WASHINGTON (Reuters) - U.S. securities regulators fear they do not have the full range of enforcement powers to police Wall Street’s compliance with the controversial Volcker rule, and told Reuters they are considering new rules to fill the gap.
Officials at the U.S. Securities and Exchange Commission say the rule, which generally bans banks from making speculative bets with their own money, does not currently allow the agency to police brokerages for technical violations.
While such violations may seem minor, those types of enforcement actions are an important part of the SEC’s mission, and they can deter or prevent more egregious behavior and send markets a strong regulatory warning.
“If we want to sanction a firm for not keeping the records or documents they are required to keep or provide reports to us in the form (it is) required, we need to take further action,” John Ramsay, acting director of the Trading and Markets Division at the Securities and Exchange Commission, told Reuters in an interview this week.
“It is under consideration. I think we realize that in order to have the full range of authority ... we need to do the additional step,” he added.
The Volcker rule was adopted jointly in December by five regulators including the SEC, after they worked for about three years to craft a workable rule.
It aims to crack down on the kinds of risky trades that further destabilized large Wall Street banks during the crisis and were behind JPMorgan’s $6 billion “London whale” trading loss in 2012.
Regulators struggled to draft a rule that would clearly define what sort of “proprietary” trades would be prohibited, while still allowing for trades that hedge risk and those designed to meet future customer demand.
The final draft took a middle ground, but questions remain about exactly how it will be enforced when it fully goes into effect in July 2015, especially when multiple regulators share responsibility.
The SEC, Commodity Futures Trading Commission, Federal Reserve, Federal Deposit Insurance Corp and Office of the Comptroller of the Currency each get a slice of enforcement responsibility based on the types of firms they supervise.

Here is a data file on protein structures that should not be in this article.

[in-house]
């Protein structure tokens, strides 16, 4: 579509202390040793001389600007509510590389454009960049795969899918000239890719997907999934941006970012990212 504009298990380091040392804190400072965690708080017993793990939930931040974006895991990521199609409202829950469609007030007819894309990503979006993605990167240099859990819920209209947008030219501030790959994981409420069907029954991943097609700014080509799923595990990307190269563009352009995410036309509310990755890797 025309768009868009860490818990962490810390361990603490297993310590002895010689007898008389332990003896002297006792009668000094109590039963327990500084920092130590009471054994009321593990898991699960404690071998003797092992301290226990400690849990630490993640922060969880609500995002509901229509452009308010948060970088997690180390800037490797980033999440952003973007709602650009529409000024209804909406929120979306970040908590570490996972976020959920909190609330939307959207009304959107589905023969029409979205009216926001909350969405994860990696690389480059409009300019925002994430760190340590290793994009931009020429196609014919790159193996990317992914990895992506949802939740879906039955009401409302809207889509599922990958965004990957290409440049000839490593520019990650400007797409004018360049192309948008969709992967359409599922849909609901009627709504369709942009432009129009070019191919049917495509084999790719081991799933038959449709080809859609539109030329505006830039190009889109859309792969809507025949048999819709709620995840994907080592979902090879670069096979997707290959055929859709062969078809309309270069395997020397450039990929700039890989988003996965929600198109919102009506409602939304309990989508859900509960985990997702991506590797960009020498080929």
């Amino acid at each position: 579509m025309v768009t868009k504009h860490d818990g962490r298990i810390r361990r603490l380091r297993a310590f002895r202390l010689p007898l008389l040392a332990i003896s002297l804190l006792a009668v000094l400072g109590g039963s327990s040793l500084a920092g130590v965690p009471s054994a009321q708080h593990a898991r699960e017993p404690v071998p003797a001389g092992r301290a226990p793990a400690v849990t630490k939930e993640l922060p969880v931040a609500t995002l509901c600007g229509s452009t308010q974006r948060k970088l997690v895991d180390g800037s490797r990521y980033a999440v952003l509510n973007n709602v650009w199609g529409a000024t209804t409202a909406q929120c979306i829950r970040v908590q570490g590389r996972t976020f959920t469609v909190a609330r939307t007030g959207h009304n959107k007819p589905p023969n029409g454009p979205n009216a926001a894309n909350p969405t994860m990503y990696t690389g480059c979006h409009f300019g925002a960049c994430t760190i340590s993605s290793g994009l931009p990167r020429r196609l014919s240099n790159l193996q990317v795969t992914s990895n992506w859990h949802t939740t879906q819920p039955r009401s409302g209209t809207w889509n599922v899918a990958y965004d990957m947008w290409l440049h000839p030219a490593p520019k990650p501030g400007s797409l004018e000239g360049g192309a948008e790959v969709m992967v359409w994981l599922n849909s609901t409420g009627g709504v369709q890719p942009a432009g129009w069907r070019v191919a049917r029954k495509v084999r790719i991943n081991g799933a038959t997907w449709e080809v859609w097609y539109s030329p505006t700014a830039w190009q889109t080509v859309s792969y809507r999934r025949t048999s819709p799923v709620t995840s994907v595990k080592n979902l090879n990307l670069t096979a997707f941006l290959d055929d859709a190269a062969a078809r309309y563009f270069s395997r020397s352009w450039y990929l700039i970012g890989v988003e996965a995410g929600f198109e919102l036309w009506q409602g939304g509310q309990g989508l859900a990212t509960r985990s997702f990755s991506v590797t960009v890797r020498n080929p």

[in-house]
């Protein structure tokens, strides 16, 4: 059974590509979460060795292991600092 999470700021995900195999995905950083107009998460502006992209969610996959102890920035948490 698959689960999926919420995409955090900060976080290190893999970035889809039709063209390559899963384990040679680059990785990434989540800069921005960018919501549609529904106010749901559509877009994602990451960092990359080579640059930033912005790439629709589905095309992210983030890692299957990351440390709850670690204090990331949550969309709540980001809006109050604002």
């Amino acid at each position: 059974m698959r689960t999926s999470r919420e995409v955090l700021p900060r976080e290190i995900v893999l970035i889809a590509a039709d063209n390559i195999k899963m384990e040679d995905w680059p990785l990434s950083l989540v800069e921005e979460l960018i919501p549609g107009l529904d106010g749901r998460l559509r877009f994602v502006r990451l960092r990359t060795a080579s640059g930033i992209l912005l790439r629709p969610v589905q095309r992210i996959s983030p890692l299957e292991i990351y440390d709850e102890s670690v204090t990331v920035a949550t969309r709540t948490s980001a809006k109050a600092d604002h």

The SEC, for instance, will police broker-dealers and security-based swap dealers, while the Fed has authority over bank holding companies.
But the dilemma for the SEC lies in the fact the Volcker rule falls under the Bank Holding Company Act - the law that empowers bank regulators.
By contrast, the SEC derives its full set of enforcement tools to police brokers under a different law - the Securities Exchange Act. Such tools include imposing fines and cease-and-desist orders.
For now, the main authority the SEC has to enforce the rule will be to order a brokerage, after a notice and hearing, to stop certain activities that may violate the Volcker rule.
That authority to order banks to stop trading activity or divest certain holdings is available to all five regulators under the new Volcker rule.
“We still have the authority to go after a broker-dealer that says you are not complying with the proprietary trading restrictions, therefore you have to stop this activity ... That is the most important authority that exists with respect the Volcker rule,” Ramsay said.
“That is in the bag.”
But the SEC believes it does not currently have the power to punish banks and brokerages that do not properly maintain certain documents so regulators can monitor for compliance.
The Volcker rule, for instance, orders banks to file reports containing certain quantitative metrics so regulators can keep a watchful eye on trading activities.
If the SEC proceeds with a rulemaking, the agency would need to align its full authorities under the Exchange Act with its new policing responsibilities under the Volcker rule.
“The bank regulators are used to squishy rules and they use their prudential program ... to enforce them. And where the rule doesn’t really fit, they can work within the prudential program to accommodate that,” said Republican SEC commissioner Daniel Gallagher, who voted against the Volcker rule.
“There is no Exchange Act provision that links itself to our enforcement authority ... I think we need a rulemaking under the Exchange Act.”
Reporting by Sarah N. Lynch; Editing by Karey Van Hall and Sophie Hares